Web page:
The Kentucky Derby is the most exciting and glamorous sporting event in the world. But beyond being the globe’s most legendary horse race, the derby is a celebration of the best of American and Southern tradition. For this reason, a trip to Churchill Downs for the greatest two minutes in sports has continued to grow in popularity throughout its 143-year history and remains a bucket-list event for people all over the world.
While its rich traditions and history make the Kentucky Derby iconic, Churchill Downs’ tradition of change has helped drive its success and make it the spectacle it is today. From shortening the race’s distance in 1896 to more recently completing millions of dollars of construction and renovation, the derby has continued to grow while honoring the integrity of the race originally set forth when the derby was founded.
The Kentucky Derby is the oldest continuously held sporting event in North America, having been run every single year at Churchill Downs since it was founded in 1875. Meriwether Lewis Clark, grandson of famed Lewis-and-Clark explorer William Clark, founded the derby after traveling to England in 1872, where he attended the Epsom Derby and met the French Jockey Club, inspiring him to create a spectacle horse race in the United States.
In 1874 Clark’s uncles gave him land to build a racetrack, and Clark rounded up a group of racing fans known as the Louisville Jockey Club to raise money for construction. On May 17th, 1875, the racetrack opened for the first Kentucky Derby. Fifteen three-year-old Thoroughbred horses raced 1½ miles in front of approximately 10,000 spectators.
One of Churchill Downs’ most iconic changes took place in its first 20 years to accommodate growing crowds: A 285-foot grandstand embellished with the famous twin spires greeted derby guests for the first time in 1895. The following years introduced many of the derby’s famous traditions. Celebrities began to attend in the early 1900s; the red rose became the official flower in 1902; the derby was established as a premier sporting event in 1915 when its name splashed across the country’s newspapers as Regret became the first filly to win. In 1919, Sir Barton was the first winner of what would later be coined the Triple Crown, winning the Kentucky Derby, Preakness Stakes, and the Belmont Stakes. This led to permanently scheduling the derby for the first Saturday in May, starting in 1931.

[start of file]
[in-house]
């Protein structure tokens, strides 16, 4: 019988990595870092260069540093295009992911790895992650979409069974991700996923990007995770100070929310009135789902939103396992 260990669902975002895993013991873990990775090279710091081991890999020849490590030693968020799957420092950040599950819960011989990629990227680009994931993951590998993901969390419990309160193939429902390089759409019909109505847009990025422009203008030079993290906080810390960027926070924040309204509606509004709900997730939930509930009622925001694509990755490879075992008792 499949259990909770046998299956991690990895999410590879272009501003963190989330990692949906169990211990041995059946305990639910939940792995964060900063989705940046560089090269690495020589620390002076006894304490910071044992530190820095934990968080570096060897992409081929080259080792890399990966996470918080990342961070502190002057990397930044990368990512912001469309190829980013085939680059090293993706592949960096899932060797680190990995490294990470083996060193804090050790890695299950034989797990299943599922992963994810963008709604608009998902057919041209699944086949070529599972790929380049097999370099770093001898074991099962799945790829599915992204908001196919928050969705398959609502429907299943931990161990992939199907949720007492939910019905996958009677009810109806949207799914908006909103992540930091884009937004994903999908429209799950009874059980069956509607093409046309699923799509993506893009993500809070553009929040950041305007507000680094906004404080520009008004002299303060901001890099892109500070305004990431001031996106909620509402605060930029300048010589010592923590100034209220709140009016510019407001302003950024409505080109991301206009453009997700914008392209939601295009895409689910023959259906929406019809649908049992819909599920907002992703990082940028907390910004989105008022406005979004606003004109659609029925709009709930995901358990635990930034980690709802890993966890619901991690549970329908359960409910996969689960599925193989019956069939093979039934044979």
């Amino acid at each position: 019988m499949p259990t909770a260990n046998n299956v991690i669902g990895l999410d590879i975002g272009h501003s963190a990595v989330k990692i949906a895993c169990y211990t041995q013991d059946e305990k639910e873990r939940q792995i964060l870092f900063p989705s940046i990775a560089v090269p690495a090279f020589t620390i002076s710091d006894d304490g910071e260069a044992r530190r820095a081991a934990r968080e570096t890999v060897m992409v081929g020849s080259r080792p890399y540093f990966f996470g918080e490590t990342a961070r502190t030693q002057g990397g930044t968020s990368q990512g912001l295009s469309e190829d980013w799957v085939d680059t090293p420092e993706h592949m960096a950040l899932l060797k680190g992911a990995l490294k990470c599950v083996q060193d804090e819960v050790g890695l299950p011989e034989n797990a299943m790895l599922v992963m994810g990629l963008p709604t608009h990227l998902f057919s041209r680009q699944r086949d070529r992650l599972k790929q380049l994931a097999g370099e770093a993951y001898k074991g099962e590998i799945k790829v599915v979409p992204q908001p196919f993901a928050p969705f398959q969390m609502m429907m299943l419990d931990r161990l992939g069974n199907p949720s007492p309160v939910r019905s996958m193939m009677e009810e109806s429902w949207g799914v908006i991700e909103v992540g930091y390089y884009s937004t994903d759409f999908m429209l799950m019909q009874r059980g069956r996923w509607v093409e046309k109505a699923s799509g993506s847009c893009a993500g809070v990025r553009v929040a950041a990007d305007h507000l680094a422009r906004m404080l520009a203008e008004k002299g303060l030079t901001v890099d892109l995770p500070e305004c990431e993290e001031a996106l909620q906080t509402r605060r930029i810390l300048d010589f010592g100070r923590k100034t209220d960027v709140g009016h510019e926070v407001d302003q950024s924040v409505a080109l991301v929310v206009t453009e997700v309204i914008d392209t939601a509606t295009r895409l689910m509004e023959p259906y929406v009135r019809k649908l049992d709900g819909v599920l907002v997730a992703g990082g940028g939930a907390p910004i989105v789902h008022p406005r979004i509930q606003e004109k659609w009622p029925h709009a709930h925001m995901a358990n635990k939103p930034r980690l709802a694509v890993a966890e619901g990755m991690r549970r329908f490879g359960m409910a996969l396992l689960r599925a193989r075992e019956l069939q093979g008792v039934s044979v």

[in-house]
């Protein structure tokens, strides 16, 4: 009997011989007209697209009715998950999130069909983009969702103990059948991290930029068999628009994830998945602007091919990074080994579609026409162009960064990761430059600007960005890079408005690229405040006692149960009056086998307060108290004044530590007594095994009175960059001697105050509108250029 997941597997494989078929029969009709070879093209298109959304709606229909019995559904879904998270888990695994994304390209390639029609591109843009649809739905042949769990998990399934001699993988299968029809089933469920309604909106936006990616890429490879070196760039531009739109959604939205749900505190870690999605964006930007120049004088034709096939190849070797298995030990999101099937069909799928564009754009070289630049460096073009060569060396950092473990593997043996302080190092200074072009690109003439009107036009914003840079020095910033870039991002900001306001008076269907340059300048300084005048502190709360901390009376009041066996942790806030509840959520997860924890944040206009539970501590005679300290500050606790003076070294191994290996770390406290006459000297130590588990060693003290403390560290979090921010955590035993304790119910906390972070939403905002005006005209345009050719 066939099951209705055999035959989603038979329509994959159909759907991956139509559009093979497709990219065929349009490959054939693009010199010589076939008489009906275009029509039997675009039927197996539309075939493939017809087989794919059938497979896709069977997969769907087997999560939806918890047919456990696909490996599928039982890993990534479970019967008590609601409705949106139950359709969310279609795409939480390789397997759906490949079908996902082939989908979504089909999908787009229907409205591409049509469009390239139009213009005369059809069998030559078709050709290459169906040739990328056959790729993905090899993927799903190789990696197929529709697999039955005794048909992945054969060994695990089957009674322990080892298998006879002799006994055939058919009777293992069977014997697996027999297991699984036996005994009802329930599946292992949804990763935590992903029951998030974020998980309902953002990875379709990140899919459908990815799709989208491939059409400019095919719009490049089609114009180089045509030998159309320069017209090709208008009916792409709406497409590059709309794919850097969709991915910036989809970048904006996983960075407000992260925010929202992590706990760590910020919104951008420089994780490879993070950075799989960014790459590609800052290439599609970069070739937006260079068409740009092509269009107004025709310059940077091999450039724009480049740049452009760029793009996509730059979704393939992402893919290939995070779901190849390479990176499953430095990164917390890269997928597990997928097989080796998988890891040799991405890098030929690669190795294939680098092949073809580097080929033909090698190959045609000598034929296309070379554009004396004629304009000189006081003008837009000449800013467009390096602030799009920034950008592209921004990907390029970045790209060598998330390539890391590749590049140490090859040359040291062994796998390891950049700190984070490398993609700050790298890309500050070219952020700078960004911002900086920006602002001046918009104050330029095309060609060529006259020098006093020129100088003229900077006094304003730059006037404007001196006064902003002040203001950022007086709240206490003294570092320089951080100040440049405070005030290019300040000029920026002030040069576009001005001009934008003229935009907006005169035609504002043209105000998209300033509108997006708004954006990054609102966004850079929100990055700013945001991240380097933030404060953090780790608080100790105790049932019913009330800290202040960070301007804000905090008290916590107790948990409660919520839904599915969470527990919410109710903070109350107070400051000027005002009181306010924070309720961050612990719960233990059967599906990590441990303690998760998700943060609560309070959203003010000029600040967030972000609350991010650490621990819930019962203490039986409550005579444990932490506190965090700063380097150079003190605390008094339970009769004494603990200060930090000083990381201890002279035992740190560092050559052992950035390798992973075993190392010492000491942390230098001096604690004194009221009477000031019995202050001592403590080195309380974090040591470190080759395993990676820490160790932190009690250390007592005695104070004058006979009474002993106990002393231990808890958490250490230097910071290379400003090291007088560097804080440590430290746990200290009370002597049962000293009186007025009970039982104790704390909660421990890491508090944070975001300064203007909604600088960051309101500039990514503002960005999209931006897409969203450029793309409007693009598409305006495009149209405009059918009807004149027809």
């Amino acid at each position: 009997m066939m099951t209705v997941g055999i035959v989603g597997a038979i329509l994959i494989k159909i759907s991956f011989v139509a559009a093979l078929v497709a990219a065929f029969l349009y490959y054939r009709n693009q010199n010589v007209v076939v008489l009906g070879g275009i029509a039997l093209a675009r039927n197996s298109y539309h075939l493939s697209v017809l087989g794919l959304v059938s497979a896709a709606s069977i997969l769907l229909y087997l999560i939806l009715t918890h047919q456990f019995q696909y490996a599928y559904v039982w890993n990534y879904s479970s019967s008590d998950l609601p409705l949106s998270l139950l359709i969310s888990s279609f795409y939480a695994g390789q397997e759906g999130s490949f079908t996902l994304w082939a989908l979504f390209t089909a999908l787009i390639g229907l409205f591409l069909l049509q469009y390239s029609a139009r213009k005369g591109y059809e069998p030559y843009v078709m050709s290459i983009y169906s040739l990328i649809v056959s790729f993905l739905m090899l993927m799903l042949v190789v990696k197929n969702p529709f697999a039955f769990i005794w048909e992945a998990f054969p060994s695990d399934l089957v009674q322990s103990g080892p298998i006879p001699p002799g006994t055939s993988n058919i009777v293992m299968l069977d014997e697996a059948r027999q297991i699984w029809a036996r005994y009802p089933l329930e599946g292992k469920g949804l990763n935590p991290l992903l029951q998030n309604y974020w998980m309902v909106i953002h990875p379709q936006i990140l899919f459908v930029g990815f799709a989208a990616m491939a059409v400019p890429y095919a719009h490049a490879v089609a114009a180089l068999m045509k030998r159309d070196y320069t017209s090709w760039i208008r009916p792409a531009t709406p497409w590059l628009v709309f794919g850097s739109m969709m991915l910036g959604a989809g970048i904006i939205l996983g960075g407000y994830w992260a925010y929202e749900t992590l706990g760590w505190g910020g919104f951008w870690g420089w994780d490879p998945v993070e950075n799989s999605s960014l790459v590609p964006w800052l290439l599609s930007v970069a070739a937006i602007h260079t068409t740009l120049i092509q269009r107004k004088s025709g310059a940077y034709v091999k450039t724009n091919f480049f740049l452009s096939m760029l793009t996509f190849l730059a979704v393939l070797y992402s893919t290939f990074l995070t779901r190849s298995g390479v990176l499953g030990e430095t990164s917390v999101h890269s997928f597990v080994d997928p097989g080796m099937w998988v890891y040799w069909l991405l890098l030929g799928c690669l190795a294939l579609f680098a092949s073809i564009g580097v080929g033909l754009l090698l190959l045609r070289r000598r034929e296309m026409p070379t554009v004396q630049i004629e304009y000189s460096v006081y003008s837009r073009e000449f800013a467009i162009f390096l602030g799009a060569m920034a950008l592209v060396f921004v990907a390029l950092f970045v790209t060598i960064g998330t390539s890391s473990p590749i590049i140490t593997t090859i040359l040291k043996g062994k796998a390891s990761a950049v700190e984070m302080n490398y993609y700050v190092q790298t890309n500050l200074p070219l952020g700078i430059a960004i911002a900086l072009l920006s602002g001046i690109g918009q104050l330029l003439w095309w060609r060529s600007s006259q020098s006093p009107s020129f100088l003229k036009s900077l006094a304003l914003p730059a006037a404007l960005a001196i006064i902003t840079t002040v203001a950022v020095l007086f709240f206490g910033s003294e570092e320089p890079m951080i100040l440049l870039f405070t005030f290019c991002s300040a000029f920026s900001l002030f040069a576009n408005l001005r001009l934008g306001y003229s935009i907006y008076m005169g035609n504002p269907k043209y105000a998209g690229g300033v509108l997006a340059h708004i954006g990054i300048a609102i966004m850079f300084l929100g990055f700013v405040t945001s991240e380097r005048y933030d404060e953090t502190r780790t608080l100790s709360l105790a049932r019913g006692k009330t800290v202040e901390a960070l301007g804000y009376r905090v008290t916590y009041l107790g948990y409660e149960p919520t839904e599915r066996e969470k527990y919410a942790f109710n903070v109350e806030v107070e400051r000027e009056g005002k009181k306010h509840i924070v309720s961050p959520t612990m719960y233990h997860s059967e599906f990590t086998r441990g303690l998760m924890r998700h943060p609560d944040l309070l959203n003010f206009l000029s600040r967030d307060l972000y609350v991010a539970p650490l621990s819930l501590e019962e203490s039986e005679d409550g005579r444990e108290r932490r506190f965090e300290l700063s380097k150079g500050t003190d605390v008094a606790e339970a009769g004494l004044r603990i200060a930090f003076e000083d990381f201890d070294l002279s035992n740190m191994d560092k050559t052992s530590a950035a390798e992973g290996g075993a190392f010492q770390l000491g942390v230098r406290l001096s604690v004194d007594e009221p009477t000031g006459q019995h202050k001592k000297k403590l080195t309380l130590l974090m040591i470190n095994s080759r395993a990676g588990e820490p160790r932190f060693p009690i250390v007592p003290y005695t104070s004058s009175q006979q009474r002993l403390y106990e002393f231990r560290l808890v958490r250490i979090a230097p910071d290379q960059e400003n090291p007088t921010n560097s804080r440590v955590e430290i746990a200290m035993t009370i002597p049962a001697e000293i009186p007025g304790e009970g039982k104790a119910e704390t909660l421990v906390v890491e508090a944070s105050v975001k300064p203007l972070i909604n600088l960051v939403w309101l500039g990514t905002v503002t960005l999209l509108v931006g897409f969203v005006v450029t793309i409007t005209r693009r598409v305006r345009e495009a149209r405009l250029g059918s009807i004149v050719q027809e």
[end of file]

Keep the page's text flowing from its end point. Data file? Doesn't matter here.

The media began to play a bigger role in 1925, when 6 million listeners tuned in to the first network radio broadcast for what a sports columnist coined Run for the Roses. In 1932 the race was internationally broadcast, and the winner was the first to be draped in a garland of roses. The first local telecast of the derby took place in 1949, and only three years later the derby was broadcast on national television to as many as 15 million viewers.
Throughout all of this, Churchill Downs continued to expand to accommodate the growing size of derby crowds, which by now have reached a record 170,000. A tunnel was constructed in 1938 to connect the field inside the track with the grandstand, creating an infield where fans could enjoy the race and where the derby winner’s circle stands today. Millionaires Row was introduced in 1966, starting a long period of construction of premium seating that continues today.
In 2005, a sweeping $121 million clubhouse renovation added luxury suites, outdoor boxes, and breathtaking balconies. This has been followed by an additional $250 million in expansions and upgrades that are still taking place today. These include major enhancements to a number of the track’s premium dining areas, additional balconies, renovation of the pagoda, construction of new boxes and seating along the rail, and improved parking lots, just to name a few.
Currently, Churchill Downs is building the new Starting Gate Suites to open for the derby in 2018. This $37 million structure will feature three floors of individual suites, along with dining and event space. The new luxury suites will feature indoor lounge seating with a bar and a private, tiered balcony that overlooks the start of the Kentucky Derby at the top of the homestretch. These individual suites will be able to accommodate groups of various sizes.
The construction and upgrades throughout the history of Churchill Downs have ensured there’s a place for everyone at the Kentucky Derby, whether picnicking in the infield or enjoying fine dining on a private balcony with breathtaking views of the race.